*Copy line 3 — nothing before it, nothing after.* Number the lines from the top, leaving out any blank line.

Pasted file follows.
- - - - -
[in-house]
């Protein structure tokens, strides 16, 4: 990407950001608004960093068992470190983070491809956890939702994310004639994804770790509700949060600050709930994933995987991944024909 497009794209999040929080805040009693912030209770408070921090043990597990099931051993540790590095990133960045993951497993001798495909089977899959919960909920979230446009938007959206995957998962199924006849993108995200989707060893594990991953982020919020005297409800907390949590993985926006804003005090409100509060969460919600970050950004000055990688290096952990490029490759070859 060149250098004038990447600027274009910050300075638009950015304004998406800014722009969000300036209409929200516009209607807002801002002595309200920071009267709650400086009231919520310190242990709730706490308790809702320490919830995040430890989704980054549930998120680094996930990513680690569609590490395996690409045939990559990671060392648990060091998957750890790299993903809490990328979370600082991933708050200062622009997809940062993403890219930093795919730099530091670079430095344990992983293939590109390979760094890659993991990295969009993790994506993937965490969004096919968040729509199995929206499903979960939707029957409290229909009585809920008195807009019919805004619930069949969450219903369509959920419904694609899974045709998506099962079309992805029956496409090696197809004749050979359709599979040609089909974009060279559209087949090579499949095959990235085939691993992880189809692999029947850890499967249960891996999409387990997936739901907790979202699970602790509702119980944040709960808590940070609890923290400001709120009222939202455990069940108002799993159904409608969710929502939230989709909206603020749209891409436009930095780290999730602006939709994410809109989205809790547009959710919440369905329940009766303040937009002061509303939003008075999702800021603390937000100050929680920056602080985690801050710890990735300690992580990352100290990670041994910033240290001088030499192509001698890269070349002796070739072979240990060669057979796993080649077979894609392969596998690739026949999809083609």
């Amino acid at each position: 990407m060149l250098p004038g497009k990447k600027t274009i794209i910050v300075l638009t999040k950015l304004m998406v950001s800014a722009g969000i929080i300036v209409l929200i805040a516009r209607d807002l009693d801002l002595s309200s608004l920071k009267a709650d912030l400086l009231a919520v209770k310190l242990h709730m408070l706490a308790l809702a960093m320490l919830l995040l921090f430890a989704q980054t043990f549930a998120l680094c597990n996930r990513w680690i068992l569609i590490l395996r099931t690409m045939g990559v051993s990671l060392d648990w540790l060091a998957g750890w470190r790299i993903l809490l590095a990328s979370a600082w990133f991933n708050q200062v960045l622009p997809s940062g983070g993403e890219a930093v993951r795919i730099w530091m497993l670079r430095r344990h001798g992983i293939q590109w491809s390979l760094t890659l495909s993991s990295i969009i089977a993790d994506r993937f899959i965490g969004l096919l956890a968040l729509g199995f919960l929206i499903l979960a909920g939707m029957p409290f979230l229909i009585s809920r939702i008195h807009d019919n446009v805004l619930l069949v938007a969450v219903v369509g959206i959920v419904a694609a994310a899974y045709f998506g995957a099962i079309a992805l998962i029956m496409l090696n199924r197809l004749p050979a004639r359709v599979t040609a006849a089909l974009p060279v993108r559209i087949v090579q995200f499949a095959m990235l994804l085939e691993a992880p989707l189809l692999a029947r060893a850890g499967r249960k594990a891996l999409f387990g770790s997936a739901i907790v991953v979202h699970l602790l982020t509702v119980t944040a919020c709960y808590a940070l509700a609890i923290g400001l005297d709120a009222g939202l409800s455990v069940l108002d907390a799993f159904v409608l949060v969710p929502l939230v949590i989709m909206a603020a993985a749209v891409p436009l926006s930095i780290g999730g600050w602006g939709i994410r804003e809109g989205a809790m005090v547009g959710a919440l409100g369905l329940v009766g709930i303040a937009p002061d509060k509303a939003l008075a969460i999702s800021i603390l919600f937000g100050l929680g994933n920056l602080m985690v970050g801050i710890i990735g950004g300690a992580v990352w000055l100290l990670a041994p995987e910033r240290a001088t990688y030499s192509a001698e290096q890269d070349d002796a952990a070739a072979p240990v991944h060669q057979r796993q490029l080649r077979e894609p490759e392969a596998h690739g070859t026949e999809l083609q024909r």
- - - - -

């Amino acid at each position: 990407m060149l250098p004038g497009k990447k600027t274009i794209i910050v300075l638009t999040k950015l304004m998406v950001s800014a722009g969000i929080i300036v209409l929200i805040a516009r209607d807002l009693d801002l002595s309200s608004l920071k009267a709650d912030l400086l009231a919520v209770k310190l242990h709730m408070l706490a308790l809702a960093m320490l919830l995040l921090f430890a989704q980054t043990f549930a998120l680094c597990n996930r990513w680690i068992l569609i590490l395996r099931t690409m045939g990559v051993s990671l060392d648990w540790l060091a998957g750890w470190r790299i993903l809490l590095a990328s979370a600082w990133f991933n708050q200062v960045l622009p997809s940062g983070g993403e890219a930093v993951r795919i730099w530091m497993l670079r430095r344990h001798g992983i293939q590109w491809s390979l760094t890659l495909s993991s990295i969009i089977a993790d994506r993937f899959i965490g969004l096919l956890a968040l729509g199995f919960l929206i499903l979960a909920g939707m029957p409290f979230l229909i009585s809920r939702i008195h807009d019919n446009v805004l619930l069949v938007a969450v219903v369509g959206i959920v419904a694609a994310a899974y045709f998506g995957a099962i079309a992805l998962i029956m496409l090696n199924r197809l004749p050979a004639r359709v599979t040609a006849a089909l974009p060279v993108r559209i087949v090579q995200f499949a095959m990235l994804l085939e691993a992880p989707l189809l692999a029947r060893a850890g499967r249960k594990a891996l999409f387990g770790s997936a739901i907790v991953v979202h699970l602790l982020t509702v119980t944040a919020c709960y808590a940070l509700a609890i923290g400001l005297d709120a009222g939202l409800s455990v069940l108002d907390a799993f159904v409608l949060v969710p929502l939230v949590i989709m909206a603020a993985a749209v891409p436009l926006s930095i780290g999730g600050w602006g939709i994410r804003e809109g989205a809790m005090v547009g959710a919440l409100g369905l329940v009766g709930i303040a937009p002061d509060k509303a939003l008075a969460i999702s800021i603390l919600f937000g100050l929680g994933n920056l602080m985690v970050g801050i710890i990735g950004g300690a992580v990352w000055l100290l990670a041994p995987e910033r240290a001088t990688y030499s192509a001698e290096q890269d070349d002796a952990a070739a072979p240990v991944h060669q057979r796993q490029l080649r077979e894609p490759e392969a596998h690739g070859t026949e999809l083609q024909r």